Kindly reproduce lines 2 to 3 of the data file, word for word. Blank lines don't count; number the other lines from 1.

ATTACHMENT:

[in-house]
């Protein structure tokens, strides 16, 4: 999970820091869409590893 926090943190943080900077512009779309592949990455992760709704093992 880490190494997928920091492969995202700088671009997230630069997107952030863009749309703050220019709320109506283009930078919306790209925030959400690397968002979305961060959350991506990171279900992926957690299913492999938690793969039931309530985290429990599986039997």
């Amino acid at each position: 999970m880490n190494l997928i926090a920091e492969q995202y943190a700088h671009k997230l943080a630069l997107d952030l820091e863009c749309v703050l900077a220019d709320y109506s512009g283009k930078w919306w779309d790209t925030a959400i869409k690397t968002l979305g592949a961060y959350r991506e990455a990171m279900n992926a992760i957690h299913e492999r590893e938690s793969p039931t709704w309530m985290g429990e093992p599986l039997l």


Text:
């Protein structure tokens, strides 16, 4: 999970820091869409590893 926090943190943080900077512009779309592949990455992760709704093992 880490190494997928920091492969995202700088671009997230630069997107952030863009749309703050220019709320109506283009930078919306790209925030959400690397968002979305961060959350991506990171279900992926957690299913492999938690793969039931309530985290429990599986039997």
């Amino acid at each position: 999970m880490n190494l997928i926090a920091e492969q995202y943190a700088h671009k997230l943080a630069l997107d952030l820091e863009c749309v703050l900077a220019d709320y109506s512009g283009k930078w919306w779309d790209t925030a959400i869409k690397t968002l979305g592949a961060y959350r991506e990455a990171m279900n992926a992760i957690h299913e492999r590893e938690s793969p039931t709704w309530m985290g429990e093992p599986l039997l």